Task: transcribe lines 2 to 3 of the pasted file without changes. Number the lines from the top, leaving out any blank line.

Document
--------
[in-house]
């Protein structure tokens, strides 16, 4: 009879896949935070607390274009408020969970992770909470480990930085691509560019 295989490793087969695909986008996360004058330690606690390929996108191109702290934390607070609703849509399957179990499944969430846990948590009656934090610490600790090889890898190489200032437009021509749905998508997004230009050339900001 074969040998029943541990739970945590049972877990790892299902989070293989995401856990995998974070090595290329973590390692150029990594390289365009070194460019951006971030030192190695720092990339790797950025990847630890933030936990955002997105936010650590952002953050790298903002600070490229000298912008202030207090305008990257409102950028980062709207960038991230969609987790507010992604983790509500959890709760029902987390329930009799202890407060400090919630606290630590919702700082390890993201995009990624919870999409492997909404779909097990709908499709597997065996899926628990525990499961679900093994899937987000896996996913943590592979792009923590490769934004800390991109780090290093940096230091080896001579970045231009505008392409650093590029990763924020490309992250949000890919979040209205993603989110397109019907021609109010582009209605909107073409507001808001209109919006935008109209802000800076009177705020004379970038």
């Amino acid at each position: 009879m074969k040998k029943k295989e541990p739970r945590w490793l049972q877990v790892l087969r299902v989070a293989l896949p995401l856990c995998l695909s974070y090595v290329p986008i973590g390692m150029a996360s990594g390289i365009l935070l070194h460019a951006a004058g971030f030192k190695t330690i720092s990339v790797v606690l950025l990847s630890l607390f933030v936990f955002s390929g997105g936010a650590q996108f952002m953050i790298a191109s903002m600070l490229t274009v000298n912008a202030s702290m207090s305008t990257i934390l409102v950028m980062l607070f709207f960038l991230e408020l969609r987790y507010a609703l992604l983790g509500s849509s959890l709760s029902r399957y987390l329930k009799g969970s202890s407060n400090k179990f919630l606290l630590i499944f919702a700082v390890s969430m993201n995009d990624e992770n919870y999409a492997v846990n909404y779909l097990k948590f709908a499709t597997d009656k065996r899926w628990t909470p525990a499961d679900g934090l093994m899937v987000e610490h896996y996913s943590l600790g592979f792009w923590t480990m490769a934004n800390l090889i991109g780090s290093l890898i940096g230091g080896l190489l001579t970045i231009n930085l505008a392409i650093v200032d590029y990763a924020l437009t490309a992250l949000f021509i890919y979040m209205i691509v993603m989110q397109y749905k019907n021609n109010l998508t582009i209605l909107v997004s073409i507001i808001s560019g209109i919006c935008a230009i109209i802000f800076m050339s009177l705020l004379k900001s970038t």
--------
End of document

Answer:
């Protein structure tokens, strides 16, 4: 009879896949935070607390274009408020969970992770909470480990930085691509560019 295989490793087969695909986008996360004058330690606690390929996108191109702290934390607070609703849509399957179990499944969430846990948590009656934090610490600790090889890898190489200032437009021509749905998508997004230009050339900001 074969040998029943541990739970945590049972877990790892299902989070293989995401856990995998974070090595290329973590390692150029990594390289365009070194460019951006971030030192190695720092990339790797950025990847630890933030936990955002997105936010650590952002953050790298903002600070490229000298912008202030207090305008990257409102950028980062709207960038991230969609987790507010992604983790509500959890709760029902987390329930009799202890407060400090919630606290630590919702700082390890993201995009990624919870999409492997909404779909097990709908499709597997065996899926628990525990499961679900093994899937987000896996996913943590592979792009923590490769934004800390991109780090290093940096230091080896001579970045231009505008392409650093590029990763924020490309992250949000890919979040209205993603989110397109019907021609109010582009209605909107073409507001808001209109919006935008109209802000800076009177705020004379970038």
């Amino acid at each position: 009879m074969k040998k029943k295989e541990p739970r945590w490793l049972q877990v790892l087969r299902v989070a293989l896949p995401l856990c995998l695909s974070y090595v290329p986008i973590g390692m150029a996360s990594g390289i365009l935070l070194h460019a951006a004058g971030f030192k190695t330690i720092s990339v790797v606690l950025l990847s630890l607390f933030v936990f955002s390929g997105g936010a650590q996108f952002m953050i790298a191109s903002m600070l490229t274009v000298n912008a202030s702290m207090s305008t990257i934390l409102v950028m980062l607070f709207f960038l991230e408020l969609r987790y507010a609703l992604l983790g509500s849509s959890l709760s029902r399957y987390l329930k009799g969970s202890s407060n400090k179990f919630l606290l630590i499944f919702a700082v390890s969430m993201n995009d990624e992770n919870y999409a492997v846990n909404y779909l097990k948590f709908a499709t597997d009656k065996r899926w628990t909470p525990a499961d679900g934090l093994m899937v987000e610490h896996y996913s943590l600790g592979f792009w923590t480990m490769a934004n800390l090889i991109g780090s290093l890898i940096g230091g080896l190489l001579t970045i231009n930085l505008a392409i650093v200032d590029y990763a924020l437009t490309a992250l949000f021509i890919y979040m209205i691509v993603m989110q397109y749905k019907n021609n109010l998508t582009i209605l909107v997004s073409i507001i808001s560019g209109i919006c935008a230009i109209i802000f800076m050339s009177l705020l004379k900001s970038t």